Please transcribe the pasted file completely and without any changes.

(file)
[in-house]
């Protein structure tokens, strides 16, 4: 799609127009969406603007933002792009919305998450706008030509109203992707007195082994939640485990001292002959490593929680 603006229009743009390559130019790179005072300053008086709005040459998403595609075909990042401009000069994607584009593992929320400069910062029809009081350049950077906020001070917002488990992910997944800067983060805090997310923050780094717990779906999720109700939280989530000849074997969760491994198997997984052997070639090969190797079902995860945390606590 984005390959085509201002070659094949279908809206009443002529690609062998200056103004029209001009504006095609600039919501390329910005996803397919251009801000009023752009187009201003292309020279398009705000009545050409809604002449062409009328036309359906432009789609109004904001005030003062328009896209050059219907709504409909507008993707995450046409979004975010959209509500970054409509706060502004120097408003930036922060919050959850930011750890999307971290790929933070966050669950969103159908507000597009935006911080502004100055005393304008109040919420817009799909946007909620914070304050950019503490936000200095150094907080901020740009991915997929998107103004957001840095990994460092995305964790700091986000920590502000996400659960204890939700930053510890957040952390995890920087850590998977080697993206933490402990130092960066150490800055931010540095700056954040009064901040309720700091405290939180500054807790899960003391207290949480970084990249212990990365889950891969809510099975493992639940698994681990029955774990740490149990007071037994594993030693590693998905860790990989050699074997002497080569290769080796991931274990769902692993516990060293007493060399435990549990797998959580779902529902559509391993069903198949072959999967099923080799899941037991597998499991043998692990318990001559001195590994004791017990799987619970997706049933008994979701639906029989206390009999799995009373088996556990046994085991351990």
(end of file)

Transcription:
[in-house]
């Protein structure tokens, strides 16, 4: 799609127009969406603007933002792009919305998450706008030509109203992707007195082994939640485990001292002959490593929680 603006229009743009390559130019790179005072300053008086709005040459998403595609075909990042401009000069994607584009593992929320400069910062029809009081350049950077906020001070917002488990992910997944800067983060805090997310923050780094717990779906999720109700939280989530000849074997969760491994198997997984052997070639090969190797079902995860945390606590 984005390959085509201002070659094949279908809206009443002529690609062998200056103004029209001009504006095609600039919501390329910005996803397919251009801000009023752009187009201003292309020279398009705000009545050409809604002449062409009328036309359906432009789609109004904001005030003062328009896209050059219907709504409909507008993707995450046409979004975010959209509500970054409509706060502004120097408003930036922060919050959850930011750890999307971290790929933070966050669950969103159908507000597009935006911080502004100055005393304008109040919420817009799909946007909620914070304050950019503490936000200095150094907080901020740009991915997929998107103004957001840095990994460092995305964790700091986000920590502000996400659960204890939700930053510890957040952390995890920087850590998977080697993206933490402990130092960066150490800055931010540095700056954040009064901040309720700091405290939180500054807790899960003391207290949480970084990249212990990365889950891969809510099975493992639940698994681990029955774990740490149990007071037994594993030693590693998905860790990989050699074997002497080569290769080796991931274990769902692993516990060293007493060399435990549990797998959580779902529902559509391993069903198949072959999967099923080799899941037991597998499991043998692990318990001559001195590994004791017990799987619970997706049933008994979701639906029989206390009999799995009373088996556990046994085991351990």